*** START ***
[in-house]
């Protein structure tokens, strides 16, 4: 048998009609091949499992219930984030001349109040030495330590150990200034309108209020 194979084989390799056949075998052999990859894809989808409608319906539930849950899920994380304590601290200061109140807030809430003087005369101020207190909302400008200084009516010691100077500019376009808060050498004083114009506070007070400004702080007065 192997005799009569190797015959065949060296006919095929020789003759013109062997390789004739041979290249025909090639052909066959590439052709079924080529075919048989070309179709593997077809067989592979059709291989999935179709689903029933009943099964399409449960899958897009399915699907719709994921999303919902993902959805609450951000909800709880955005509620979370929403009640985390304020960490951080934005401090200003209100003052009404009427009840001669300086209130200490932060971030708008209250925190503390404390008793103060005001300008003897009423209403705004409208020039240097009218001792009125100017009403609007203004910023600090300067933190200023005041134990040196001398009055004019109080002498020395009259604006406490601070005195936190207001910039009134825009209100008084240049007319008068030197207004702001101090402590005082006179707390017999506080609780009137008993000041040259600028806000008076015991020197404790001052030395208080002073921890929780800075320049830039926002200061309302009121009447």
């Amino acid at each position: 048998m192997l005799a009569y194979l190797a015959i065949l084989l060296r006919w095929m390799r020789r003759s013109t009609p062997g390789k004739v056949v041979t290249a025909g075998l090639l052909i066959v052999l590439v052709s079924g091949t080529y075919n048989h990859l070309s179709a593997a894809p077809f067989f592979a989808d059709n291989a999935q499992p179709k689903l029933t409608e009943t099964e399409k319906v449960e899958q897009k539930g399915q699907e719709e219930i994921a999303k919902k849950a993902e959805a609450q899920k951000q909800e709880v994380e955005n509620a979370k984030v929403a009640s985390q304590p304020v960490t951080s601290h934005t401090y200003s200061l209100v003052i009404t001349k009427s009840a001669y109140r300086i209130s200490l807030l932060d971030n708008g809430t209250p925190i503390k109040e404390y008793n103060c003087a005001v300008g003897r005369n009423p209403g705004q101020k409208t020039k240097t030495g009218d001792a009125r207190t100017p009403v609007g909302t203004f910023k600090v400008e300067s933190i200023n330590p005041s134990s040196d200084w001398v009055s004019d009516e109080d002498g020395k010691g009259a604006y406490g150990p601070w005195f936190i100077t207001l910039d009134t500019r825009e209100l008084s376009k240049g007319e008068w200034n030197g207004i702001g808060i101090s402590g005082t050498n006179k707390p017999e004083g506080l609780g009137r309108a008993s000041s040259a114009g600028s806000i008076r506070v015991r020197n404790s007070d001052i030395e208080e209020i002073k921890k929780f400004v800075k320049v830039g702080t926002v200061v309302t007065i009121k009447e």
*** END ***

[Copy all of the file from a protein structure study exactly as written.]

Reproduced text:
[in-house]
């Protein structure tokens, strides 16, 4: 048998009609091949499992219930984030001349109040030495330590150990200034309108209020 194979084989390799056949075998052999990859894809989808409608319906539930849950899920994380304590601290200061109140807030809430003087005369101020207190909302400008200084009516010691100077500019376009808060050498004083114009506070007070400004702080007065 192997005799009569190797015959065949060296006919095929020789003759013109062997390789004739041979290249025909090639052909066959590439052709079924080529075919048989070309179709593997077809067989592979059709291989999935179709689903029933009943099964399409449960899958897009399915699907719709994921999303919902993902959805609450951000909800709880955005509620979370929403009640985390304020960490951080934005401090200003209100003052009404009427009840001669300086209130200490932060971030708008209250925190503390404390008793103060005001300008003897009423209403705004409208020039240097009218001792009125100017009403609007203004910023600090300067933190200023005041134990040196001398009055004019109080002498020395009259604006406490601070005195936190207001910039009134825009209100008084240049007319008068030197207004702001101090402590005082006179707390017999506080609780009137008993000041040259600028806000008076015991020197404790001052030395208080002073921890929780800075320049830039926002200061309302009121009447």
């Amino acid at each position: 048998m192997l005799a009569y194979l190797a015959i065949l084989l060296r006919w095929m390799r020789r003759s013109t009609p062997g390789k004739v056949v041979t290249a025909g075998l090639l052909i066959v052999l590439v052709s079924g091949t080529y075919n048989h990859l070309s179709a593997a894809p077809f067989f592979a989808d059709n291989a999935q499992p179709k689903l029933t409608e009943t099964e399409k319906v449960e899958q897009k539930g399915q699907e719709e219930i994921a999303k919902k849950a993902e959805a609450q899920k951000q909800e709880v994380e955005n509620a979370k984030v929403a009640s985390q304590p304020v960490t951080s601290h934005t401090y200003s200061l209100v003052i009404t001349k009427s009840a001669y109140r300086i209130s200490l807030l932060d971030n708008g809430t209250p925190i503390k109040e404390y008793n103060c003087a005001v300008g003897r005369n009423p209403g705004q101020k409208t020039k240097t030495g009218d001792a009125r207190t100017p009403v609007g909302t203004f910023k600090v400008e300067s933190i200023n330590p005041s134990s040196d200084w001398v009055s004019d009516e109080d002498g020395k010691g009259a604006y406490g150990p601070w005195f936190i100077t207001l910039d009134t500019r825009e209100l008084s376009k240049g007319e008068w200034n030197g207004i702001g808060i101090s402590g005082t050498n006179k707390p017999e004083g506080l609780g009137r309108a008993s000041s040259a114009g600028s806000i008076r506070v015991r020197n404790s007070d001052i030395e208080e209020i002073k921890k929780f400004v800075k320049v830039g702080t926002v200061v309302t007065i009121k009447e």